Is there somewhere in OBR where teammates are not allowed to physically assist each other? It's very clear that coaches may not assist, but I can't find anything about teammates.

I think NFHS doesn't allow teammates to assist when the ball is live, not sure if that would apply on a home run anyway, though.

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No where in OBR does it say an offensive teammate cannot physically assist a runner. It specifically says the 1st & 3rd base coaches cannot physically assist. So if you were playing under OBR, the UIC was wrong.

As far as abandonment, it's a had to be there...

If he entered the dugout, I'd call him out. If he stayed on the field, what's the difference between high 5-ing players around home plate before he touches it vs. high 5-ing players by the dugout? It's a 4-base award and the runner establishes his own baseline. The rulebook doesn't say he has to run in a direct line between the bases.

Is it odd? Yes. Is it out of the ordinary? Yes. Do those two things automatically result in an out being called? No.

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46 minutes ago, bbrages said:

Is there somewhere in OBR where teammates are not allowed to physically assist each other? It's very clear that coaches may not assist, but I can't find anything about teammates.

I think NFHS doesn't allow teammates to assist when the ball is live, not sure if that would apply on a home run anyway, though.

I can't find it, but I thought there was a provision that a runner could assist another runner, which, if it is there, would tell me that no one else can.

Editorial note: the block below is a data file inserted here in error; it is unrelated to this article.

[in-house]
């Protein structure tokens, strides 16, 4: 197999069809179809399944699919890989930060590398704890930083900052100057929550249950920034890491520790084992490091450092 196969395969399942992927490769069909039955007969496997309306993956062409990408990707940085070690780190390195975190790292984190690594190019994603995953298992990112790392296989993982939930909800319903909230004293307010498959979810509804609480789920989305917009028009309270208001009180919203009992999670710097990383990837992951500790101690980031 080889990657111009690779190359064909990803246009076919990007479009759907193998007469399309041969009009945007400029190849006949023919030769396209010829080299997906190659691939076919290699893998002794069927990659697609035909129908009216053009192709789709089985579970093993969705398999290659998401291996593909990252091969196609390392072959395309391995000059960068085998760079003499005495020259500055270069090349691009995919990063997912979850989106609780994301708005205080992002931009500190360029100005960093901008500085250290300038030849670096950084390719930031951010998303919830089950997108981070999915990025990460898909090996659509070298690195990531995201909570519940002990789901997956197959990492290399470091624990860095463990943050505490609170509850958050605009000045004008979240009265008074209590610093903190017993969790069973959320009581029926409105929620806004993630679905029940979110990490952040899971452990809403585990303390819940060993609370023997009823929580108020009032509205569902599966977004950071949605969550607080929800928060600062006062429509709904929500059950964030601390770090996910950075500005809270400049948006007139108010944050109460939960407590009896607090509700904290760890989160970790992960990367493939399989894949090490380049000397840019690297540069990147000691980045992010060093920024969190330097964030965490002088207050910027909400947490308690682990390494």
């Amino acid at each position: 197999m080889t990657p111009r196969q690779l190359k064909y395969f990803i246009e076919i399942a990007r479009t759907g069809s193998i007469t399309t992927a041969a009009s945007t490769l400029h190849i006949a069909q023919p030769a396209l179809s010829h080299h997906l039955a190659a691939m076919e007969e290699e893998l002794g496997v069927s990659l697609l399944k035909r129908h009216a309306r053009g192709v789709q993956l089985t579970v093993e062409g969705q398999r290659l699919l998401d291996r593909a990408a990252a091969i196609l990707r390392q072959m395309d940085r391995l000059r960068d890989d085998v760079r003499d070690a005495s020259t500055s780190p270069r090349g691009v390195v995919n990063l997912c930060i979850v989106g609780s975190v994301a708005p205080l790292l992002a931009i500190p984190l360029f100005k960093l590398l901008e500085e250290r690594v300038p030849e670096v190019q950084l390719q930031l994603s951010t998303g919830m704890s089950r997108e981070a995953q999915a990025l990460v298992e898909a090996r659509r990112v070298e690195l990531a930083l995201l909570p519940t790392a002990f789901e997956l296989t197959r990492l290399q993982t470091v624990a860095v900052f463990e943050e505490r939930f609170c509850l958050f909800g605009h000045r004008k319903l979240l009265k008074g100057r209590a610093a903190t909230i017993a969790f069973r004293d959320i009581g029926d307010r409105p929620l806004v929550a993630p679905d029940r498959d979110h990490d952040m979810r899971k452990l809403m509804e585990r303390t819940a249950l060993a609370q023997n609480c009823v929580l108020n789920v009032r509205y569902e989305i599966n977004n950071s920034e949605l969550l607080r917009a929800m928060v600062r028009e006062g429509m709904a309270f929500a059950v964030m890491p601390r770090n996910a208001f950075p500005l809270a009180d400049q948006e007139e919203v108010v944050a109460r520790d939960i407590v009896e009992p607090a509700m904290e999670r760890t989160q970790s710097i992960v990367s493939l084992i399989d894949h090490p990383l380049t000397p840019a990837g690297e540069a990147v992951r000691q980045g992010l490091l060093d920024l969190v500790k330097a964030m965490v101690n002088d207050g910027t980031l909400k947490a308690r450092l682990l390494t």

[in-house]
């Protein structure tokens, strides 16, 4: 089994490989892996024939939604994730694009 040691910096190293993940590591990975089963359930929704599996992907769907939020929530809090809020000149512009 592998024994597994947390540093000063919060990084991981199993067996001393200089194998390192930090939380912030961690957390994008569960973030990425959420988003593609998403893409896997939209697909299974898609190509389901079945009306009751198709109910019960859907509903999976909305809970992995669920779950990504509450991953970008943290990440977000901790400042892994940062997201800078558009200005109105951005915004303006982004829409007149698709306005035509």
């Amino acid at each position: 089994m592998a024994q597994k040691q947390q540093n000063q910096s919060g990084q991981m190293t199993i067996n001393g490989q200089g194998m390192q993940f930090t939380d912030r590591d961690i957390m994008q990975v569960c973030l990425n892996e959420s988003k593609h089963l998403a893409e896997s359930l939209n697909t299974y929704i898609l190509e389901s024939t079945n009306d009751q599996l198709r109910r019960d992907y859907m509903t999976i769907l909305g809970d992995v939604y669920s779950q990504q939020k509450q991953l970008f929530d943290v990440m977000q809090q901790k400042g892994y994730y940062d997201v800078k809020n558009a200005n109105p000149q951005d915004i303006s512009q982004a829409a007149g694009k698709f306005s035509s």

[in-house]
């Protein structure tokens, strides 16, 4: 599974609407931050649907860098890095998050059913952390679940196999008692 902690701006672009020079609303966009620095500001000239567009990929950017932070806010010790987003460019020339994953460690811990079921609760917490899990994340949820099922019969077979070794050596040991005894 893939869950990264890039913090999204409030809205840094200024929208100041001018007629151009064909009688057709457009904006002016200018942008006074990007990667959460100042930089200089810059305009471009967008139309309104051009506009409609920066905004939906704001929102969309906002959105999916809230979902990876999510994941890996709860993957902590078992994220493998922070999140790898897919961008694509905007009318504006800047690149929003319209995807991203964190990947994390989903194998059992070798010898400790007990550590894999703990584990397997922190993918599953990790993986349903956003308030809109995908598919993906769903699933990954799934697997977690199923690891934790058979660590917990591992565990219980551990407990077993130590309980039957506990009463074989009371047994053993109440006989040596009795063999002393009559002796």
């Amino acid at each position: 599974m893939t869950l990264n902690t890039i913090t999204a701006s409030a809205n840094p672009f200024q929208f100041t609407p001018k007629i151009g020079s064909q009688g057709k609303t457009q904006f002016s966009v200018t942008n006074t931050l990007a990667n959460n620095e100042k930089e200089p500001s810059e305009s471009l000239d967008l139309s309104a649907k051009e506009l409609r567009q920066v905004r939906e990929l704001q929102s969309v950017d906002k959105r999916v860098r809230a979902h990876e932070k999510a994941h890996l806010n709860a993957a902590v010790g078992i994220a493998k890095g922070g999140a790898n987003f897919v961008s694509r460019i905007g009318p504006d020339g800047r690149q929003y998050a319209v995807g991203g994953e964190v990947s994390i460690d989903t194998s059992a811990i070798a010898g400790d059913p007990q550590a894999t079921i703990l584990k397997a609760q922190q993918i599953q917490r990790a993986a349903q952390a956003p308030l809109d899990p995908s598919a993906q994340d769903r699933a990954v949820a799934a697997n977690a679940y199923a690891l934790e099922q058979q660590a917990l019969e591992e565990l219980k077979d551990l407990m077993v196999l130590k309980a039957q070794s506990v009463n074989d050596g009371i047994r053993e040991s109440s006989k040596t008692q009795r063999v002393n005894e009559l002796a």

Regardless, there has to be some common sense here.  If a runner rounds third and slips, the coach can't help him get up.  Do you think that a player could run off the bench and help him get up? Or the on deck batter?  Or someone in the stands?  Even if there isn't something explicit there that says that the batboy isn't allowed to assist a runner something tells me it's not allowed.

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It sounds like common sense, but really if you are applying the rule on coaches interference to players in the dugout, you are making up rules... unless you have some precedent or official interpretation to justify it, I suppose.

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OK. Again, I may sound contrary but I'm really trying to understand.

When it went over the fence and was signaled as a HR, that was an immediate dead ball situation, right? Had to be. There's no ball in play. If there's no ball in play and it's a dead ball situation, how can there be any assist? Sorry. I don't get it. Even then, it's not like the guy fell down and was helped up. It's really akin to "Get your butt to HP and tag, you fool." being hollered by his teammates. I got nuttin' and I'd stand my ground (albeit I may be wrong) until the cows come home until somebody can cite something telling me otherwise in the rule book.

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Making up a rule can be a bad thing or, when the rules don't address an unusual occurrence, it can be an application of common sense under 8.01(c).

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7 minutes ago, WilsonFlyer said:

OK. Again, I may sound contrary but I'm really trying to understand.